From jeans to jackets, from indigo to acid wash, denim is a staple of any wardrobe. But, despite a staggering 2 billions pairs of jeans produced EACH YEAR, it’s hard to find sustainable denim. Why!? Well, when you look at what it takes to make your regular pair of jeans, where the materials come from, how they’re processed, and who makes them, it’s easy to see why some brands cut corners, don’t prioritise sustainability, and sacrifice environmental and social practice for cost. We don’t want to nag on at bad practice, we want to share what it takes to make your jeans and show where there is option for sustainability, sharing some of our favourite independent brands and what they’re doing to make denim better.
Water is a good place to start when having a look at denim. Although originally made out of wool, denim shifted to cotton, and unfortunately the cotton cultivation process isn’t the most sustainable. It takes around 6,500 litres of water to cultivate 680 grams of cotton to make one pair of jeans. This can range of course, a study by Levi Strauss & Co found that one pair of Levi’s jeans requires 3,781 litres of water, which is still a staggering amount. Think about that, your daily recommended intake of water is 2 litres per day, or 730 litres a year, the water it takes to make 1 pair of Levi’s jeans could provide water for 5 people a year.
With over 10% of the world’s population currently deprived of access to clean water, and typically the driest countries harvesting cotton, it puts a perspective on how costly cheap denim is. Luckily, small brands recognise this problem, and are producing responsibly made denim with purpose,
Often World’s denim jeans are an 100% raw organic cotton twill, made in Portugal, with the cotton grown naturally with rainwater. The organic rainwater growing process saves 6,000 litres of water. By working with Global Organic Textile Standard (GOTS) certified factories, their denim not only uses less water, but incorporates natural dyes and environmentally friendly production techniques.
Pesticide use is another focus point in the story of sustainable denim. Cotton consumes fertilizers, pesticides and a significant quantity of water during its cultivation. Despite cotton only taking up 2.5% of agricultural land in the world, the cultivation accounts for 16% of all the insecticides and 6.8% of all herbicides used worldwide. These pesticides can be poisonous to local ecosystems, poisoning soil and water systems for local animals and communities, and in turn threatening food supplies and workers harvesting the crop, between 1 and 3% of agricultural workers worldwide suffer from acute pesticide poisoning.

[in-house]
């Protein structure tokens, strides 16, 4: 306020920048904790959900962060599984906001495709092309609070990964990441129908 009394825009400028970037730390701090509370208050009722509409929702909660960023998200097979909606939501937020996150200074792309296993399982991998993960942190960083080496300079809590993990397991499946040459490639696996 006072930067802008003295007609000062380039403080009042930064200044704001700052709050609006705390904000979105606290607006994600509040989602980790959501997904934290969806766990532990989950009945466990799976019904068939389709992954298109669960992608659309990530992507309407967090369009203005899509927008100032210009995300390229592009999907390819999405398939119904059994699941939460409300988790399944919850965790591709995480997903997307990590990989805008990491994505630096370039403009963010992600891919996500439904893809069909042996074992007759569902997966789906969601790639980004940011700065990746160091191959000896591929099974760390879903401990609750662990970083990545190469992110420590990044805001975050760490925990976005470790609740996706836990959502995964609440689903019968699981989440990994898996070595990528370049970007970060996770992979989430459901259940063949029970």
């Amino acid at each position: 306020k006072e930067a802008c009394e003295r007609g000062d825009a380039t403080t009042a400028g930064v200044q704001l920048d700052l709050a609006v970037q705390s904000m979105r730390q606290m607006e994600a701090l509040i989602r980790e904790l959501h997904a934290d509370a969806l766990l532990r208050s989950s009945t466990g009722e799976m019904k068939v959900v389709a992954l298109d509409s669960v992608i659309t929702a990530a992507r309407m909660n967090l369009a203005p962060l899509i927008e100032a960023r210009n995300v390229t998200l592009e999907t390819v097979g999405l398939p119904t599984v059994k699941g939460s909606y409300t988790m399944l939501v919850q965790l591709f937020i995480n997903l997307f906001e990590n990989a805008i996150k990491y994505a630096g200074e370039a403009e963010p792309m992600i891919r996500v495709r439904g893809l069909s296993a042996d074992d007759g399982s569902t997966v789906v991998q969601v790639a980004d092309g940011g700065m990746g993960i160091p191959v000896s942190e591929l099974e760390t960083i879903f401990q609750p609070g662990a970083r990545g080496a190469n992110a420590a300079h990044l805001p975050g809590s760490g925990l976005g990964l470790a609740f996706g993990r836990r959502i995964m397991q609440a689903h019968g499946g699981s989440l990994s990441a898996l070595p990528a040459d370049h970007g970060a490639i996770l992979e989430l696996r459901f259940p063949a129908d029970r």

Ourver have worked together with suppliers to find new organic, recycled and eco-friendly alternatives to the typical cotton used for denim. The cotton used by Ourver is GOTS certified, meaning it is completely free of destructive toxic pesticides and chemical fertilisers. Better yet, growing organic cotton improves soil quality, prevents water contamination and conserves biodiversity. Organic cotton is also rain-fed meaning less irrigation, requiring 91% less water, 62% less energy, producing 46% less CO2 than regular cotton. Ourver’s denim jeans are also stitched using Denimfil® Eco a recycled sewing thread made from 100% post-consumer recycled plastic PET (Polyethylene Terephthalate) bottles and certified by the Global Recycle Standard (GRS). Even down to the hardware they look at reducing chemical and water use. The brand’s buttons are made with an 100% reduction in toxic chemicals and waste, compared to common metal button production they use 89% less water, 64% less energy and 46% less electricity to produce.
Once harvested, the cotton is dyed an array of colours. The classic indigo dye typically used in denim was originally natural and derived from plant source, but trends and cost efficiencies shifted the process to use synthetic indigo dye. New dyes can contain chemicals harmful to people and the environment. For example, Azo dyes, the largest group of synthetic dyes, can sometimes release carcinogens. We look for brands which use natural dyes and organic cotton (the GOTS stamp is a great one to look out for).